This isn’t the first time students at the University of South Dakota have voted in the Student Government Association elections —and it most certainly will not be the last.
But year after year, SGA elections still seem to garner meager election numbers, albeit last year was the most the university has seen to date with 2,031 students participating out of the 7,000 students enrolled as undergraduates.
It was only a few months ago The Volante published an editorial on the importance of voting in national, state and local elections. The November editorial said something along the lines that voting is not just a matter of civic duty, it is a matter of taking a stance on issues that mean something to you.
These words never rang more true less than a week before the 2013 SGA elections. While voting in a national election may not give too many people the satisfaction they are making a choice that will directly affect them on campus, choosing an SGA senator, vice president or president does.
The decisions SGA can make include such acts like allocating money to or from a student organization, proposing changes to campus policy or hosting events at USD. These acts are ones directly felt by the student body, whether they want to or not. But this does not mean students do not have a voice.
On the contrary, it is up to the students who elect members of SGA to determine what direction they want the university to go. On a campus like USD, it is true that every vote matters, and with all SGA has under its domain, it is important to show the representatives how students want them to wield the power in their best interest.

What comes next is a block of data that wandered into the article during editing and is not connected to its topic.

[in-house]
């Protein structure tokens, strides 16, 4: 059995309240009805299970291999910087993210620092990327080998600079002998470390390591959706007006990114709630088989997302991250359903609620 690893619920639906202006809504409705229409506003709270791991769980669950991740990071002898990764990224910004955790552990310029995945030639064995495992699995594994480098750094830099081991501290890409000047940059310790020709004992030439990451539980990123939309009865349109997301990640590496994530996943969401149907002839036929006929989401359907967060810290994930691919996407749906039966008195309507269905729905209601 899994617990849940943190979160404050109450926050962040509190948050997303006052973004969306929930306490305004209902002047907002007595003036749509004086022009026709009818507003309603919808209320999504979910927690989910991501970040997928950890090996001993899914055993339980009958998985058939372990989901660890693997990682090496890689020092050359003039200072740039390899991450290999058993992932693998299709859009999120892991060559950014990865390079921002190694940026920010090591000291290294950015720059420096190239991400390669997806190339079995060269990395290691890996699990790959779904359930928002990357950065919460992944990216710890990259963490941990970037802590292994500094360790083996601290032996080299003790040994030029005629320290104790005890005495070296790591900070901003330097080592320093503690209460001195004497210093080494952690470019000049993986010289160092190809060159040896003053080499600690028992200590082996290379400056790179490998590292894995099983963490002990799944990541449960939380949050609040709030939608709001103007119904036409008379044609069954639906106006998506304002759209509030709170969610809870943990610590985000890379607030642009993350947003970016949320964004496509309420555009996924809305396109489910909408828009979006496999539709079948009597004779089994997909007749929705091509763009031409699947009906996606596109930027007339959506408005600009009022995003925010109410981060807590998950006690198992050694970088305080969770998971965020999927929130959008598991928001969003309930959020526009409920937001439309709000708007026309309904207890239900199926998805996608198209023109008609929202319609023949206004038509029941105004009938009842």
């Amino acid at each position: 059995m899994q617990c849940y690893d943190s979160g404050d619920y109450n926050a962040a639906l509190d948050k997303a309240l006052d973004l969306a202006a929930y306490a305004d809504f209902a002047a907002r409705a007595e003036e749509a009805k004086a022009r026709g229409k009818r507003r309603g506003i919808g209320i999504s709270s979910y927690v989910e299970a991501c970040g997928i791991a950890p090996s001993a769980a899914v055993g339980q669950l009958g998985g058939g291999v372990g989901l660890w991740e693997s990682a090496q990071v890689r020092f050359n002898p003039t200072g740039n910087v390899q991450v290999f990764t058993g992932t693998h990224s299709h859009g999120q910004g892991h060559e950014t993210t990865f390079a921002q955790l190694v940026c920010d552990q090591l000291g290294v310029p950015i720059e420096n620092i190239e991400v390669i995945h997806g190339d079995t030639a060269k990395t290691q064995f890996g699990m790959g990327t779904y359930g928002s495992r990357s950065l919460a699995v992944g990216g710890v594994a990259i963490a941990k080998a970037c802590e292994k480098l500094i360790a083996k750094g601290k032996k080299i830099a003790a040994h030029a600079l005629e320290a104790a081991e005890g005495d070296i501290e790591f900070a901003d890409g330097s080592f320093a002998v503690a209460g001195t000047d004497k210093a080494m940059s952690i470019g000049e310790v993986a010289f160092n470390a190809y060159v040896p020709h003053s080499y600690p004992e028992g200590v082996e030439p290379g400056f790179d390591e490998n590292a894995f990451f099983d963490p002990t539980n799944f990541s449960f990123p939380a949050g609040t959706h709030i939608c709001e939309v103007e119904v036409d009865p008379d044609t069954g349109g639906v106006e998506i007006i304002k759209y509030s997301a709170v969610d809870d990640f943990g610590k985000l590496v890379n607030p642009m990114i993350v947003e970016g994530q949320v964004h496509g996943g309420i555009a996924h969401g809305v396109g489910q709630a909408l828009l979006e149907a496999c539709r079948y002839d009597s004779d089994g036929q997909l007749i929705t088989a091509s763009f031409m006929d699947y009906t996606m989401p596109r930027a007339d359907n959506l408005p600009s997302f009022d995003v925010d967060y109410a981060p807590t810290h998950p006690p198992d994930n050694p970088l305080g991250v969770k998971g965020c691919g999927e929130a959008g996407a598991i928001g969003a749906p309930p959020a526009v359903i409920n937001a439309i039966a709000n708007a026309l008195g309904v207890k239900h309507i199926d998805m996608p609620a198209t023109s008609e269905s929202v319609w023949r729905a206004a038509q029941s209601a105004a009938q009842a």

So, vote — but be an informed voter. Do not just pick a candidate because of the sheer number of organizations they are in, or their sense of style. Do not just vote for them because they are your friend.
Get to know the issues SGA is currently dealing with and what the candidates want to change or continue. Attend an SGA meeting, pay attention to campus media’s coverage of their activities and talk with current senators to get a feel for what SGA does. Attend the SGA debate tonight at 7 p.m. in the Al Neuharth Media Center, and ask candidates the kinds of questions that matter to students all over campus.
The SGA elections are one of the few times every student has the same opportunity to make their voice heard, to vote for the people they want to represent them for the next year.
Do not let this opportunity slip by. Vote.